Today a senior citizen in Andhra Pradesh state in India admitted to paying bribes to local officials so they would not pursue court cases against him regarding an unrenewed land lease. Nothing newsworthy about that, true. But this gentleman ‘fessed up to graft on the website http://www.ipaidabribe.com and he is one of more than twenty five thousand Indians who have owned up online and gone public about corruption. Between them they have admitted to under-the-counter payments totaling more than Rs 71 Crore (1 crore = Rs10m) or almost US$12m, which in India is still a lot of money. The website has had more than 4.5m visits.
Corruption is a major theme of the country’s mammoth general election, taking place right now. While Congress and the BJP will slug it out to be the biggest party, the AAP (Aam Aadmi Party or Common Man Party) is the protest vote of choice and its main campaigning issue is corruption.
Young ex-pat Indians I recently spoke with despair that their country’s standing in the world – both morally and economically – is damaged by corrupt practices that seem to pervade every aspect of public life.
India has, of course, enjoyed rapid economic growth in recent years and this has itself fuelled both their frustration and the anti-corruption campaign. With rising incomes, millions more Indians have ascended to the ranks of the middle class – with that status comes higher expectations of governance. But it’s advances in technology that have really allowed India’s modern idealism to flourish because the Indians who have benefited most from rising incomes are largely younger, well-educated, English-speaking and tech-savvy. They can easily access the internet to see that people in many other countries do not suffer the same realities of ingrained corruption that Indians must endure.
The tech-driven India Against Corruption campaign of recent years has succeeded in strong-arming the government into promising to act and one of the key figures in the anti-corruption movement was Arvind Kejriwal, who now leads the AAP. This is already a success.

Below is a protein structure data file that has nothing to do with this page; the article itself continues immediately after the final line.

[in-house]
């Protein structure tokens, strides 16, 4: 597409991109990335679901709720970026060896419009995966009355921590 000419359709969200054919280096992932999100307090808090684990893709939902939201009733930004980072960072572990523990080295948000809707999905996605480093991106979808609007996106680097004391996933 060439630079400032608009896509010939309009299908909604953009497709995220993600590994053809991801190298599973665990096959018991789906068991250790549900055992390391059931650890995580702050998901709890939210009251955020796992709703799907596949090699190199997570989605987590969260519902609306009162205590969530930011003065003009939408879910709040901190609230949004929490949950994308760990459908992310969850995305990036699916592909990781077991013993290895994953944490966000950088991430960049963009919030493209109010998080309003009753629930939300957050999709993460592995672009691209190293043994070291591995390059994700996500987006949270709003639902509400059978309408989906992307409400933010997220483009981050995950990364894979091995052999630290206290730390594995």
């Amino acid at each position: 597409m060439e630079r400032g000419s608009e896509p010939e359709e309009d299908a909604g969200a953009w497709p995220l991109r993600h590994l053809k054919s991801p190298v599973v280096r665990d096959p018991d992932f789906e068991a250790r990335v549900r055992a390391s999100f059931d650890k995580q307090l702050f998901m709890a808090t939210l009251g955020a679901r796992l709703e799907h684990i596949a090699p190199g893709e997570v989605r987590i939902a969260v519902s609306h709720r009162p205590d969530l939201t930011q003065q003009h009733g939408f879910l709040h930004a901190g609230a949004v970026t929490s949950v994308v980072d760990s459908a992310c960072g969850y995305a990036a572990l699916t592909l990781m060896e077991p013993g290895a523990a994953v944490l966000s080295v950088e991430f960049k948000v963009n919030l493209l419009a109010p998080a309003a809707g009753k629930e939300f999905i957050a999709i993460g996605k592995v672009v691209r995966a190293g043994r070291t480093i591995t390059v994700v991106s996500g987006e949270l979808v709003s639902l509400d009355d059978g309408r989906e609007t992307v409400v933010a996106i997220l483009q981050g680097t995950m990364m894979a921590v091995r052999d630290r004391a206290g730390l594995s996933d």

But while technology has been a catalyst for India’s anti-corruption campaign, it is also a limit.
And that’s because of the digital divide. Figures from the Telecom Regulatory Authority of India show that in 2011, the country had 75 telephone subscriptions (both mobile and landline) for every 100 people, which was then in line with China but lagged well behind other major democratic economies. And that 75% national figure masked huge disparities: urban subscription rates were around 165% but in rural areas the figure was only around 35%.
Internet access shows an even starker divide. In December 2010, around 48% of India’s telephony subscribers were using their phones to access the internet but only 1.6% of the population had internet subscriptions. The vast majority of Indians, then, are not online.
So, the apparent popularity of ipaidabribe.com is less impressive when you think of the enormous size of India’s population and its equally enormous problem of graft. And the political success of India’s anti-corruption movement may be limited when so much bribery goes unreported and so many Indians may not even realize they have a right not to pay bribes and a mechanism by which to expose corruption.
But maybe, slowly, change can come.
The urban, tech-wielding elites are very vocal and well-connected to networks outside of India. They are making corruption more of a story internationally and at home – India’s gratifyingly free and vocal press has jumped on to this issue as a ratings winner.
In turn, satellite TV – which is much more pervasive than the internet – allows poorer, unconnected Indians to realize that they do not have to put up with the palm-greasing status quo, which helps the anti-corruption movement to grow further. And as mobile internet rates rise – and incomes rise – more Indians will join the ranks of the middle class, their expectations will rise accordingly and they will be able to connect with like-minded others.
Let us hope this bottom-up pressure can persist and reach a critical mass. Even though the AAP seems to lack the policies and experience to govern, with sufficient votes, it could be an effective voice for real and lasting change – people-powered change – in the world’s largest democracy.